On friendship and technology; or, FRIEND COMPUTER!

I’ve been reading Nunberg’s edited volume, The Future of the Book, for class, and so have been wading through a fair bit of anti-techno-utopian rhetoric. Normally, that’s cool, because I’m no techno-utopian. But the way in which I am not techno-utopian is that I recognize the continuities and remediations (thanks, Bolter and Grusin) in new media forms. So I don’t like the rhetoric that relies on assuming that new media fundamentally alter the ways that we connect to one another.

So, that said. I appreciate when people put effort into exploring how people will be people through a variety of media forms. And recently, Maureen O’Connor, writing for NYMag’s The Cut blog, penned a great post about friendship in the digital age and group texting and dress rehearsing nudes.

I have to admit, I think The Cut does a consistently thorough and thoughtful treatment of elements of modern culture from the perspective of style and fashion. But this post in particular came at a good time for my mental universe, just as I was grappling with a rhetoric of rupture and social revolution. It’s about how a group of childhood (maybe young adulthood is better?) friends came together through texting. It’s about how two friends share their insecurities by texting pictures to one another. And it’s nothing utopian or too idealistic, but it shows how people manage to keep a sense of social interaction because that’s the point of all this.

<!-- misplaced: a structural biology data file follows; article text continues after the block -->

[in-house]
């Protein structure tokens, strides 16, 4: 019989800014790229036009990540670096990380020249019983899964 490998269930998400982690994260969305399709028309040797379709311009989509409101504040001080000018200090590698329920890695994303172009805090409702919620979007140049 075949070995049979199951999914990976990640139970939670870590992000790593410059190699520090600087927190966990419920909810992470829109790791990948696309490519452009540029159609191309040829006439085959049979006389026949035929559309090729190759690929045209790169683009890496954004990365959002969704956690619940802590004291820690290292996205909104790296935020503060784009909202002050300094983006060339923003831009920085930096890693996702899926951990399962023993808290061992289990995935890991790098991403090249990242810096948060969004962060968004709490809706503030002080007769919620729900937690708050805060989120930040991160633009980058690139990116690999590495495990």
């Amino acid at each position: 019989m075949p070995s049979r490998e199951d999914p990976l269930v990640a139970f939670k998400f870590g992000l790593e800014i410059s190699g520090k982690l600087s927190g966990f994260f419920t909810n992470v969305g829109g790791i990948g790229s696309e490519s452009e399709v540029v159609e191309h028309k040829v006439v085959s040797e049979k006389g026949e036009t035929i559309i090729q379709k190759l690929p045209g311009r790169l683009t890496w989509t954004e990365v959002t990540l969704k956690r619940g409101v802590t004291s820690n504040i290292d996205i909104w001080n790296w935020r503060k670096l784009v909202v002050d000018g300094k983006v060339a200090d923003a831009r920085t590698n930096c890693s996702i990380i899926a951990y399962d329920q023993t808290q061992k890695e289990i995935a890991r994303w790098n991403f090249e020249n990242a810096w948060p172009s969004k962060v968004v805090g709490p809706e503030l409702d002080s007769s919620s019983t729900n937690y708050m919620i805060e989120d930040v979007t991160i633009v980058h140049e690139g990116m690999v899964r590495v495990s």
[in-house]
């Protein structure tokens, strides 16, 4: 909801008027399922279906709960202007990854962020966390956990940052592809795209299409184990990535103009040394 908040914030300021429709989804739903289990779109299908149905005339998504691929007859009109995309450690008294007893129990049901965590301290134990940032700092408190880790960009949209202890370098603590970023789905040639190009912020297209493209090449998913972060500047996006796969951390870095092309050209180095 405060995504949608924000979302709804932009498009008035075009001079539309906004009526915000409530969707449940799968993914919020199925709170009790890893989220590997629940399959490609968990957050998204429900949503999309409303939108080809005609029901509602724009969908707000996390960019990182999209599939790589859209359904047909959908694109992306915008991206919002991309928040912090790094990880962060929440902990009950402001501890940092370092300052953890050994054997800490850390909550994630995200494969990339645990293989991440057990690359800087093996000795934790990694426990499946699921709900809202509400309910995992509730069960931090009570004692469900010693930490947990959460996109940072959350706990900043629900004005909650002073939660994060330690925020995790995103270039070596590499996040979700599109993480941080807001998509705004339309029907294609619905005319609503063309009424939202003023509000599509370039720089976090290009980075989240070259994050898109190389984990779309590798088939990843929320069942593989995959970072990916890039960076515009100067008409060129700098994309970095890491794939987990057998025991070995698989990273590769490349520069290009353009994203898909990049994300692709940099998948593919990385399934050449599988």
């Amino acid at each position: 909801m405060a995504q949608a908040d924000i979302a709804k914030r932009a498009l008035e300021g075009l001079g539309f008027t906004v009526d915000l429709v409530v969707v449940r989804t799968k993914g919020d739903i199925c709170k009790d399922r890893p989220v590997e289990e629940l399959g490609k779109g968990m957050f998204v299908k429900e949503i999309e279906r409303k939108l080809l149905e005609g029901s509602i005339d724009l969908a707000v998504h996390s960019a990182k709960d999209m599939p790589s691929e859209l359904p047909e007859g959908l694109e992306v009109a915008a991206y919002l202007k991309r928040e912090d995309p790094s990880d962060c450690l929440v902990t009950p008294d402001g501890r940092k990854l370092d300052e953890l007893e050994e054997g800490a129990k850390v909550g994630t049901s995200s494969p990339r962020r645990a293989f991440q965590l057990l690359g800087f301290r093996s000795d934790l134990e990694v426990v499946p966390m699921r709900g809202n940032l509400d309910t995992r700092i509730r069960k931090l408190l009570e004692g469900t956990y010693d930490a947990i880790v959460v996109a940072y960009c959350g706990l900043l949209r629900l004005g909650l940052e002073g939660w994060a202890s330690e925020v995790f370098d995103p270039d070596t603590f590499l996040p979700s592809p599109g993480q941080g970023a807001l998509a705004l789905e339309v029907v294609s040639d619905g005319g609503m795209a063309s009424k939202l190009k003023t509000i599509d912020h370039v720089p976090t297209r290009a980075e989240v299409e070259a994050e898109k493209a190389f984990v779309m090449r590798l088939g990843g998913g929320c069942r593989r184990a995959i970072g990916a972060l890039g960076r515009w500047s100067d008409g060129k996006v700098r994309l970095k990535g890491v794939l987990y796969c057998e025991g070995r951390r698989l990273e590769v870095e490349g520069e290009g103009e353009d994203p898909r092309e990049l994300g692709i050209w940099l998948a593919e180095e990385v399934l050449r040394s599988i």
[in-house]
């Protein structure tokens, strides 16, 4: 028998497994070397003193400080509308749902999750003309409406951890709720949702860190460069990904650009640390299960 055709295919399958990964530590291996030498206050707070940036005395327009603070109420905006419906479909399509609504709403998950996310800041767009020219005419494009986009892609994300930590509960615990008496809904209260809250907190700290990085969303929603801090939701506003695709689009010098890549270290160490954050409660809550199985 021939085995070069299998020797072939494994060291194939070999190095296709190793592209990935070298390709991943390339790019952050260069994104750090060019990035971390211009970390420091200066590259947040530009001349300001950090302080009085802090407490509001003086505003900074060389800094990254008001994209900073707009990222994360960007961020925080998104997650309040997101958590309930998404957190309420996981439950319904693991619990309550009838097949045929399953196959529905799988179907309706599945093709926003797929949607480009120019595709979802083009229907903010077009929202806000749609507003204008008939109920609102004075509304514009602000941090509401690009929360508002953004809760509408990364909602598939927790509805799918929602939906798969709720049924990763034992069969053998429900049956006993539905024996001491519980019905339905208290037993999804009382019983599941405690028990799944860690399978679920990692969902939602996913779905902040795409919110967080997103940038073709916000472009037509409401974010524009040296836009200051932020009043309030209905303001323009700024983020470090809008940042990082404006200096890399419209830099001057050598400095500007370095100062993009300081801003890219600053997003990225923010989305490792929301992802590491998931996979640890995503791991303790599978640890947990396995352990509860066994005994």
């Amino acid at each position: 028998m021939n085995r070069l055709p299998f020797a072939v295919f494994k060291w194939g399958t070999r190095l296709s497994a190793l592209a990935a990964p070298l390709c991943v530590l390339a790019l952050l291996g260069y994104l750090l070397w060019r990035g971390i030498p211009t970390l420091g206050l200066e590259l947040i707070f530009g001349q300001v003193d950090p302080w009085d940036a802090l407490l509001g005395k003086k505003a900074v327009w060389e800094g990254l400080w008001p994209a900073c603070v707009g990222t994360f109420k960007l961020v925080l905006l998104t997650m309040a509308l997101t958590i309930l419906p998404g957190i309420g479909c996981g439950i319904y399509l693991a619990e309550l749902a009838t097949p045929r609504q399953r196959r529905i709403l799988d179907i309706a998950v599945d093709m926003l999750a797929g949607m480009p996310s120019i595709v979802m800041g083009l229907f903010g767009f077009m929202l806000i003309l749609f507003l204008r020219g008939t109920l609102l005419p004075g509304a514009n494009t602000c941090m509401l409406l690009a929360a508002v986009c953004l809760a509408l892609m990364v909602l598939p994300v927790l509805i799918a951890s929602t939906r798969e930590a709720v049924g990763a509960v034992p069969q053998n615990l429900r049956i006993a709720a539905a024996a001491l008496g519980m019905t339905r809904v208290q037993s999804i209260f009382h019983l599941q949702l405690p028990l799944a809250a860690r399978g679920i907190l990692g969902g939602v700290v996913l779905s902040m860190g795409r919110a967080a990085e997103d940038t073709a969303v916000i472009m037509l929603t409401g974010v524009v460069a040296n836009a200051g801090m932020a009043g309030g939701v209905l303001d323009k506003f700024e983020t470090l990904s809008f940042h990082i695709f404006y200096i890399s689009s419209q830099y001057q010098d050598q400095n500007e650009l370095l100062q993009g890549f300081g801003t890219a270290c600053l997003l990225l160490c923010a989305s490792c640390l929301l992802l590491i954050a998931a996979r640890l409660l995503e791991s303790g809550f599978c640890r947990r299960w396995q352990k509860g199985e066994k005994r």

My personal experiences certainly bear this argument out. I keep up with my best friend from college through a daily barrage (I mean this in the best way possible) of texts and gchats. Hell, I started my tumblr because I wanted to continue the casual ritual we had of sharing our outfits before going about our respective days (we had basically a suite situation with two separate rooms and a connecting bathroom). I know other people look at it now, occasionally, and I doubt she does so regularly, but she is still my audience for those posts. (Hi!)

I’ve had a blog of some sort or another since 2003. For me, writing on blogs is always a quasi-meditative task, with a nameless, faceless audience. I take pleasure in this distance, sometimes. I know that part of my process is just writing things out, and if people happen to comment and leave their thoughts on my writings, then I can incorporate those and be an even better writer. But this is different from friendship. Friendship requires a sense of reciprocity, or at least of mutual recognition. (Feel free to substitute any kind of positive human relationship for “friendship” there.) The faceless nonexistent audience that I imagine when writing a blog post, the echo chamber of my own metaphorical shower stall, that is emphatically not the kind of engagement that O’Connor is describing. And that’s kind of a great thing. All kinds of engagement are possible, we just have to make it so. Not our technologies, ourselves.

In closing, O’Connor offers an insightful (and hilarious) meditation on the freedoms of a child-like perspective:

Some may find the constant chatter and creep toward co-dependence childish — but the art of friendship has always been one that children perform more naturally than adults. (Other things children do better than adults: imagination, texting, wonderment, recovering from the shame of shitting in your pants.)

Maybe allowing ourselves to explore—new technologies, new forms, new social networks—brings us closer to that wonderment that makes magic happen.